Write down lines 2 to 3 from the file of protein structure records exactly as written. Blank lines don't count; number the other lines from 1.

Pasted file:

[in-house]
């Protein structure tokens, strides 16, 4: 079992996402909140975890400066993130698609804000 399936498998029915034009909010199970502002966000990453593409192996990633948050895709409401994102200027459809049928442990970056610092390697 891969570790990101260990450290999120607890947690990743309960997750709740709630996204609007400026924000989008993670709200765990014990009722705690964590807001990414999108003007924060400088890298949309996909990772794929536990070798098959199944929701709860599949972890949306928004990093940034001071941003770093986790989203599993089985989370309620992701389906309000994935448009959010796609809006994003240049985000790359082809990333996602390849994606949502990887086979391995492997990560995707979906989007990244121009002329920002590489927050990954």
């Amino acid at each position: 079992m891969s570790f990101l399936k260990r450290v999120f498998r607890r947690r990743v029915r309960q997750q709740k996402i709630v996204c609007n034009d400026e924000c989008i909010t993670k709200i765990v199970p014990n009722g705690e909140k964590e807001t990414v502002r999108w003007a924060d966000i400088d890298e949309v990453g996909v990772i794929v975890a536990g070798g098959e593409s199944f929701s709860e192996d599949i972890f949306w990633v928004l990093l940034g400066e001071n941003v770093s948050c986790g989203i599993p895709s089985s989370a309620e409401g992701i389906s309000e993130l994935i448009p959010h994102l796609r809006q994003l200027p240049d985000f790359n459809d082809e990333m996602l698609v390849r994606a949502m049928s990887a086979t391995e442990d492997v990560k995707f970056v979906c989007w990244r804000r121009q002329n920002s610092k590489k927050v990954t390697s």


């Protein structure tokens, strides 16, 4: 079992996402909140975890400066993130698609804000 399936498998029915034009909010199970502002966000990453593409192996990633948050895709409401994102200027459809049928442990970056610092390697 891969570790990101260990450290999120607890947690990743309960997750709740709630996204609007400026924000989008993670709200765990014990009722705690964590807001990414999108003007924060400088890298949309996909990772794929536990070798098959199944929701709860599949972890949306928004990093940034001071941003770093986790989203599993089985989370309620992701389906309000994935448009959010796609809006994003240049985000790359082809990333996602390849994606949502990887086979391995492997990560995707979906989007990244121009002329920002590489927050990954």
């Amino acid at each position: 079992m891969s570790f990101l399936k260990r450290v999120f498998r607890r947690r990743v029915r309960q997750q709740k996402i709630v996204c609007n034009d400026e924000c989008i909010t993670k709200i765990v199970p014990n009722g705690e909140k964590e807001t990414v502002r999108w003007a924060d966000i400088d890298e949309v990453g996909v990772i794929v975890a536990g070798g098959e593409s199944f929701s709860e192996d599949i972890f949306w990633v928004l990093l940034g400066e001071n941003v770093s948050c986790g989203i599993p895709s089985s989370a309620e409401g992701i389906s309000e993130l994935i448009p959010h994102l796609r809006q994003l200027p240049d985000f790359n459809d082809e990333m996602l698609v390849r994606a949502m049928s990887a086979t391995e442990d492997v990560k995707f970056v979906c989007w990244r804000r121009q002329n920002s610092k590489k927050v990954t390697s």